Teachers are experiencing levels of job stress similar to those before the pandemic, but are still dealing with significant stress.

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Teachers put in longer hours and face more stress in their profession compared to similar working adults.

In return, they receive lower average salaries than other college degree-holders in different professions, with many feeling their pay falls short.

A fresh study released on Tuesday by RAND Corporation, based on a nationally representative survey of over 1,400 K-12 teachers, delves into the well-being of educators. This comes amidst ongoing challenges in school systems nationwide related to high turnover and understaffing in critical areas.

Despite teachers trailing behind in various well-being aspects, the State of the American Teacher Survey indicates that educators aren’t necessarily in a worse state than in previous years. In fact, job-related stress seems to be decreasing. In 2024, only 59% of teachers reported frequent job-related stress, down from 78% in 2021.

These stress levels are similar to pre-pandemic rates from American Federation of Teachers surveys.

At an Education Writers Association conference, RAND researcher Sy Doan shared initial survey results on job-related stress. Minnesota elementary teacher Audra DeRidder cautioned that reported stress reductions should be viewed with skepticism.

“It’s not that it’s improving. It’s just that we’re acclimating to it,” mentioned DeRidder during the panel discussion. “I think administrators like to call that resilience.”

Sixty percent of teachers admitted feeling burned out, consistent with RAND’s findings from two years ago. Burnout was defined as teachers feeling their work-related stress and disappointments weren’t worth it, or they lacked the same enthusiasm for their jobs as before.

Nearly half of the respondents, and a majority of early career teachers, identified managing student behavior as their primary job-related stressor. Other significant stress sources included inadequate salaries, administrative tasks, and lengthy work hours.

Only 14% cited political interference in teaching as a common stress factor, but this figure increased to 18% for teachers in predominantly white student-serving schools. Conflicts over teaching historical, racial, and gender-related subjects have intensified in predominantly white suburban and rural settings.

A separate RAND survey from the previous year revealed that two-thirds of teachers had independently altered how they approached contentious or politically charged topics due to external political and community pressures.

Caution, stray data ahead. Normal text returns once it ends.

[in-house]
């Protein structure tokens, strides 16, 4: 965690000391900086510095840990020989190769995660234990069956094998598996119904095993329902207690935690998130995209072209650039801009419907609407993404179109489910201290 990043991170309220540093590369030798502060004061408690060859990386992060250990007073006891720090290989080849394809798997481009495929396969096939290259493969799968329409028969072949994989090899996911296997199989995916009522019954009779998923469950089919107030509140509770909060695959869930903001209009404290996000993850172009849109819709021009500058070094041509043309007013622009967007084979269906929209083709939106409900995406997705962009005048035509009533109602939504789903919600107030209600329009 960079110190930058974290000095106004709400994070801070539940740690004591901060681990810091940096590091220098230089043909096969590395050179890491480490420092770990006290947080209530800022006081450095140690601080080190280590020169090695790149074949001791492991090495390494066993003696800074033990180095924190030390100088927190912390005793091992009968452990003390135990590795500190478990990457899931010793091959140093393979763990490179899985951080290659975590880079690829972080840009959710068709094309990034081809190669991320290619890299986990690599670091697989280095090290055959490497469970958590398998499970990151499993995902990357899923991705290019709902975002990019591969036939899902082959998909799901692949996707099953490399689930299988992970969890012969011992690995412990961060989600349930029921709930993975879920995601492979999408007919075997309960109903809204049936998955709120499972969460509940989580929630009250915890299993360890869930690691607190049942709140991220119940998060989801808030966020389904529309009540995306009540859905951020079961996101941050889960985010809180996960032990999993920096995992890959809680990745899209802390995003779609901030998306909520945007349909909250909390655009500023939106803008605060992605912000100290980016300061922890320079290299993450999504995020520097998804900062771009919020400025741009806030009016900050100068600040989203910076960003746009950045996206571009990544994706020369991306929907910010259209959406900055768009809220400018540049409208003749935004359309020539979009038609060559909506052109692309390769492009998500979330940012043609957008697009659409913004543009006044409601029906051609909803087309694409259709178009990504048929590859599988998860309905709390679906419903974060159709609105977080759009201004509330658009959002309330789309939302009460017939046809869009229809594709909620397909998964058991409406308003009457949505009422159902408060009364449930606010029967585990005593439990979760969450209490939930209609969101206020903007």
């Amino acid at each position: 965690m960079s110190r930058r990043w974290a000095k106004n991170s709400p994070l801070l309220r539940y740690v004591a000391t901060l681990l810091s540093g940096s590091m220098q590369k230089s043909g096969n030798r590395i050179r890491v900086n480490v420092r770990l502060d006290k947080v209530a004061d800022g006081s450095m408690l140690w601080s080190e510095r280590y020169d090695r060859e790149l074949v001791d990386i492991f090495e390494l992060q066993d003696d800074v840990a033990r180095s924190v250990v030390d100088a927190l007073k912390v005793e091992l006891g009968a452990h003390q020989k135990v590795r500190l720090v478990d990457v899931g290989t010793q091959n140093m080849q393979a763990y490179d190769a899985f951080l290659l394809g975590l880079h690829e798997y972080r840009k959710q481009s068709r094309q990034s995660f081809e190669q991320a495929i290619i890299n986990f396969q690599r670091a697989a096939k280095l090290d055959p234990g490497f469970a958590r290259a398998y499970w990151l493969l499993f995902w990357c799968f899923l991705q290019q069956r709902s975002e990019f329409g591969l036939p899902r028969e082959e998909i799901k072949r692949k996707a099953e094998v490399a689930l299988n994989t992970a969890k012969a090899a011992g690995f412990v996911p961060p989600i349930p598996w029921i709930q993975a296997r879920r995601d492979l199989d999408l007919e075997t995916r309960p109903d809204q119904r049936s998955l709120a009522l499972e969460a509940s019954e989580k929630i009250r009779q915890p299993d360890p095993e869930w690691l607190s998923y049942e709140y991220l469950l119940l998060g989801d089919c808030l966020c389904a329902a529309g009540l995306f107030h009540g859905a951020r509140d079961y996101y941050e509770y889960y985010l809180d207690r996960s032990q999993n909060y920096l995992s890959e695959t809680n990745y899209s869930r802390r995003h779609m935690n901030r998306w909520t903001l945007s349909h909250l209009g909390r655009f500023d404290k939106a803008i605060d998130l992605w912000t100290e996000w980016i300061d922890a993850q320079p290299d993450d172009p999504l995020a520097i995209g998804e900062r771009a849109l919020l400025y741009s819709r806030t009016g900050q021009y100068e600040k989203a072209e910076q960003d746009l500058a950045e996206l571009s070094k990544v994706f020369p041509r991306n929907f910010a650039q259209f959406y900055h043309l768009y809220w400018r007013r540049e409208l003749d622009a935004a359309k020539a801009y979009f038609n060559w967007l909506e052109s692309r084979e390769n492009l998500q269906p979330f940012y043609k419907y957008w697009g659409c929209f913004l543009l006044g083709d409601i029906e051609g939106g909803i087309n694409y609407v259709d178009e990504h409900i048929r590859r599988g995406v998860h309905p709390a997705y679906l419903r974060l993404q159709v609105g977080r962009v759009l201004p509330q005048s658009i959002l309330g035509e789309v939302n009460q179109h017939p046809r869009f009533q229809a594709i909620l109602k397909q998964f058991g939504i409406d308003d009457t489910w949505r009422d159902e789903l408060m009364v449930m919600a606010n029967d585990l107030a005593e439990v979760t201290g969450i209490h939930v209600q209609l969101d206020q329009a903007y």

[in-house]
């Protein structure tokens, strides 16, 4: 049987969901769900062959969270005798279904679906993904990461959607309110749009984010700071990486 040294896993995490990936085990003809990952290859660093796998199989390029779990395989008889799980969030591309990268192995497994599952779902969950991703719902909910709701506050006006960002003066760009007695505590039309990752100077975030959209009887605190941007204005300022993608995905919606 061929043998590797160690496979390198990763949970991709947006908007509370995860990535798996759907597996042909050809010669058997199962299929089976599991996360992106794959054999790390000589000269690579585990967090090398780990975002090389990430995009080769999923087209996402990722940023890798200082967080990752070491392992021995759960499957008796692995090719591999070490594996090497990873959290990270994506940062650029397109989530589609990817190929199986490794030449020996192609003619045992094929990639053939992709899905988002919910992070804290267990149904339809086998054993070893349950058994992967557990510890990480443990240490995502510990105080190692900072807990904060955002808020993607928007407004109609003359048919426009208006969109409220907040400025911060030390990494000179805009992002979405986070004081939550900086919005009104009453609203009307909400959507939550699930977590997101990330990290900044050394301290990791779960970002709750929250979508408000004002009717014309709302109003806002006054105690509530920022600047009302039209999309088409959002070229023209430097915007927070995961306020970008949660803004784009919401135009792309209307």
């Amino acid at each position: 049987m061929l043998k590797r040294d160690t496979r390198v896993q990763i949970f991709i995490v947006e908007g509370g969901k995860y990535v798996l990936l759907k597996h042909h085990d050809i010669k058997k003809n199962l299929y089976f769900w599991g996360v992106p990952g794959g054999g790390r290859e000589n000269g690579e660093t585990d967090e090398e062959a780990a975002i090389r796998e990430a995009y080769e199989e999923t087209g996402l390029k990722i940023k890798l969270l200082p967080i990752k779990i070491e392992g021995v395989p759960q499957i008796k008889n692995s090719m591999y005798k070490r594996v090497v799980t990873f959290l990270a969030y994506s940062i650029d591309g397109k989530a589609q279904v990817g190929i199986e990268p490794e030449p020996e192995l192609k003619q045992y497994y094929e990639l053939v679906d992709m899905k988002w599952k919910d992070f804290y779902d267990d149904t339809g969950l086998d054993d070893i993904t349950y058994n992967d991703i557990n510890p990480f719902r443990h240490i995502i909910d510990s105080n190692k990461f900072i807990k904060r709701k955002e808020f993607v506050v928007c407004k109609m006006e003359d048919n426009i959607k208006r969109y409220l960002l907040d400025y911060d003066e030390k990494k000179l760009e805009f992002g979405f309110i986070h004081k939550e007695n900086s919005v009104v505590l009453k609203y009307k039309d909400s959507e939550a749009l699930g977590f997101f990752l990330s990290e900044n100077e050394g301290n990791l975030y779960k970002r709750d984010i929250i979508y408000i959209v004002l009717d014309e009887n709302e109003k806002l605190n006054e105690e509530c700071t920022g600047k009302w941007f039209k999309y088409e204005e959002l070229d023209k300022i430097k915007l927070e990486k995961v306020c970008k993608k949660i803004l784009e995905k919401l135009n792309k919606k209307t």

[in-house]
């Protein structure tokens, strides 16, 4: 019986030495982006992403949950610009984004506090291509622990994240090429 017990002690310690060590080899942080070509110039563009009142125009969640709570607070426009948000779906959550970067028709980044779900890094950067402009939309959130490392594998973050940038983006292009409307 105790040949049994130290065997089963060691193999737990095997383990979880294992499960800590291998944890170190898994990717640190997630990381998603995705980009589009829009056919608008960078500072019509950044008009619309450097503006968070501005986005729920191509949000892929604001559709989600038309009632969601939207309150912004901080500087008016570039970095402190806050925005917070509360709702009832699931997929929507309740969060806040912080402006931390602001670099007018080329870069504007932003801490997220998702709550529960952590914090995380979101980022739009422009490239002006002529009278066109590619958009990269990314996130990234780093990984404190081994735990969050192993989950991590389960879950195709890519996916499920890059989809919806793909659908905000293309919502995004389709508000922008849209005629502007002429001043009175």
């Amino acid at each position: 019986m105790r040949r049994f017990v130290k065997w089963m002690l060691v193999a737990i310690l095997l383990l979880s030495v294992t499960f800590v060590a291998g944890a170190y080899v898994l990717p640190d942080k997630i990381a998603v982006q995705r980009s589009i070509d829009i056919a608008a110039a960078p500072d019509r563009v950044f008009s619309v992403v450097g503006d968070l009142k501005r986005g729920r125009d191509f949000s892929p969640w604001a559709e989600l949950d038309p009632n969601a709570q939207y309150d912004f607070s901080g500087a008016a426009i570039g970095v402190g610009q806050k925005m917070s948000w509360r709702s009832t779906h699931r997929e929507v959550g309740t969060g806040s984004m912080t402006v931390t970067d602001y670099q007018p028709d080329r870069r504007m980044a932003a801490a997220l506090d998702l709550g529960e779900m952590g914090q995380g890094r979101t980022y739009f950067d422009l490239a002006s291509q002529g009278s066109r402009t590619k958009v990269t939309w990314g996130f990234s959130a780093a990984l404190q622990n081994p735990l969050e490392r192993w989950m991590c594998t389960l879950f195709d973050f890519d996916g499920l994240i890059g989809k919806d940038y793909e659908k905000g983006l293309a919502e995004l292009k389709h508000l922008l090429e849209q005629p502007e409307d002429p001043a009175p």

Over 20% of teachers expressed intentions to leave their jobs this year, with 17% contemplating leaving the profession entirely, aligning with figures for other college-educated working individuals. Research indicates that only about one-third of teachers intending to quit do so within the year, while two-thirds leave within three years.

“Considering the correlation between overall well-being and work conditions and how these are interconnected is crucial,” stated Elizabeth D. Steiner, a RAND policy researcher and co-author of the report. “Other studies suggest that multiple changes are necessary for teachers to find satisfaction in their roles. While increasing salaries is vital, attention must be paid to factors like working hours and relationships with administrators.”

Black educators report reduced stress, lower salaries

However, salary remains a significant factor.

Black teachers, in comparison to white counterparts, reported lower job-related stress levels but were more likely to express plans to exit their positions, primarily due to pay discrepancies. On average, Black educators earn less than white teachers while working longer hours.

A 2023 Education Week survey, utilizing different methods and questions, discovered that Black teachers exhibited higher morale and purpose in their roles than white teachers but faced greater turnover.

RAND’s findings revealed that teachers worked an average of 53 hours per week, compared to 44 hours for other college-educated adults. Their annual earnings were approximately $70,000, notably lower than the almost $88,000 received by other working college graduates.

While Hispanic teachers earned slightly less than white teachers on average, Black teachers made about $65,000 per year. However, they were more likely to report working over 60 hours weekly.

Survey participants unsatisfied with their salaries indicated that a $16,000 raise would make their pay feel adequate – a sum close to the salary gap between teachers and other college-educated professionals.

Conversely, Black respondents pinpointed an ideal pay increase of just $6,700 over their current incomes.

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